Modi and Deuba also discussed ways to strengthen cooperation and coordination in the context of ongoing effort against the covid-19 pandemic
NEW DELHI: Prime Minister Narendra Modi on Monday spoke to his new Nepalese counterpart Sher Bahadur Deuba and congratulated him on taking charge, a statement said.
Deuba won a vote of confidence on Sunday after a five-member Constitutional bench of the Supreme Court led by Chief Justice Cholendra Shumsher Rana reinstated the dissolved House of Representatives for the second time in five months.
The Nepalese Supreme Court had also asked President Bidya Devi Bhandari to swear in Deuba, 75, the president of Nepali Congress, as the new Prime Minister. He took the oath of office on 13 July.
An Indian statement after Modi’s call with Deuba said that the Indian prime minister conveyed his “congratulations and best wishes for his appointment as the Prime Minister of Nepal and for winning the confidence vote in Parliament."
“Recalling the unique and millenia-old people-to-people linkages that underpin the special friendship between India and Nepal, the leaders agreed to work together to enhance bilateral cooperation in all areas," the Indian statement said.
“They discussed, in particular, ways to strengthen cooperation and coordination in the context of ongoing effort against the covid-19 pandemic," the Indian statement said.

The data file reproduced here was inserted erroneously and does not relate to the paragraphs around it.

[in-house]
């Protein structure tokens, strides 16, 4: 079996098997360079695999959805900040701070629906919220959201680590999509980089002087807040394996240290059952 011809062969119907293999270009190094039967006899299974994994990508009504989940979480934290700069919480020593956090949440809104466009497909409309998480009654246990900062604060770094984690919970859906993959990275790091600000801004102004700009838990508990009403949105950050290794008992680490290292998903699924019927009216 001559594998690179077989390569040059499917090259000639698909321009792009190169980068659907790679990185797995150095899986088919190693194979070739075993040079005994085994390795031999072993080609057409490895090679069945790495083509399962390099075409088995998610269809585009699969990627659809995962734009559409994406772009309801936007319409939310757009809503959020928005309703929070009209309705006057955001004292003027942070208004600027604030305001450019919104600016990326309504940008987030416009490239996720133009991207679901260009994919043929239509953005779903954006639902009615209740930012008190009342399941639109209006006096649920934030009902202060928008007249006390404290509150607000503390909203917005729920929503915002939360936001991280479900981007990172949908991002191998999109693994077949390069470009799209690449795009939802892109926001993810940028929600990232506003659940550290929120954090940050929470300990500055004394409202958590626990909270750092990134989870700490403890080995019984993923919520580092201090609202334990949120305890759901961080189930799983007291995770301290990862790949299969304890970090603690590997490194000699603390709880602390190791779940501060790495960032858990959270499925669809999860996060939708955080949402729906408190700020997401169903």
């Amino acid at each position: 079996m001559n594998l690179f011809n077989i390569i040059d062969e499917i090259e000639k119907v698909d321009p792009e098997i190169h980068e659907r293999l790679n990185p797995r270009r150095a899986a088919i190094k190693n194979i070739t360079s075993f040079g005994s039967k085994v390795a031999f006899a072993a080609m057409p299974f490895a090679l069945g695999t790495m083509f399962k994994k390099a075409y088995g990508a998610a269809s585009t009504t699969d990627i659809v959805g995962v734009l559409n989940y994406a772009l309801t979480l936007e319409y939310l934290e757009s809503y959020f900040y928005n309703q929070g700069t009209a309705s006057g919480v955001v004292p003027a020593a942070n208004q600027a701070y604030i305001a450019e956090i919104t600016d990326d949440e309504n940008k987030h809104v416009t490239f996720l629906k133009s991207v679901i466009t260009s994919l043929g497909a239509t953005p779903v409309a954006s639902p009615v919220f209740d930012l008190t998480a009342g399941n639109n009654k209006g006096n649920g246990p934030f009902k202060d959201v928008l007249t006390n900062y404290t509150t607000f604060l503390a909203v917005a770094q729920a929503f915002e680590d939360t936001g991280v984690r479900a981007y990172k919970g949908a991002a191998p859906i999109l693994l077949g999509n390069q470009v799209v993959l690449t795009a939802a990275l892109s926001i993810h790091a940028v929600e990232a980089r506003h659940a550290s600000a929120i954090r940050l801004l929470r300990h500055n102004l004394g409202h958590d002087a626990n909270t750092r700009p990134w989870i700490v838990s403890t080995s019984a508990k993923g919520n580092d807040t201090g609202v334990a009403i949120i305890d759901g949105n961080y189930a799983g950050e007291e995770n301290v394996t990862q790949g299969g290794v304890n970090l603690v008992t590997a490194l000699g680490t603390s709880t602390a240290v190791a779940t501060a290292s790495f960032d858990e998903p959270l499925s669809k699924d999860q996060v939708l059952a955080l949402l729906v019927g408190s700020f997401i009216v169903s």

Nepal’s lower house was unconstitutionally dissolved by President Bidya Devi Bhandari for the second time in five months on 22 May on the recommendation of then Prime Minister K P Sharma Oli. But the Nepalese Supreme Court ordered that the house be reinstated.
On Sunday during the confidence vote, Deuba secured 165 votes in the 275-member House, more than the 136 required to win parliament’s confidence. Sunday's outcome of the trust vote paves the way for Deuba to remain in office for next one and a half years until fresh parliamentary election is held, Nepalese news media reported. Had Deuba failed to win the trust vote, it would have led to the dissolution of the House and snap polls within six months in Nepal, which is facing an unprecedented health crisis due to the covid-19 pandemic.
India had an uneasy relationship with former prime minister Oli who was seen as leaning towards India’s strategic rival China in a bid to distance Nepal from India. In contrast, New Delhi is seen as having an easier relationship with the Nepali Congress and its leaders.
The political changes in Nepal come at a time when China is seeking to forge closer relationships with India’s neighbours across South Asia. Nepal under Oli had signed up for the China-South Asian Countries Poverty Alleviation and Cooperative Development Center based in Chongqing City earlier this month. The organization is seen as an alternative to the India-led South Asian Association for Regional Cooperation that is hobbled by India-Pakistan tensions. Besides Nepal, Bangladesh, Pakistan, Afghanistan and Sri Lanka have also signed up for the China-led initiative.
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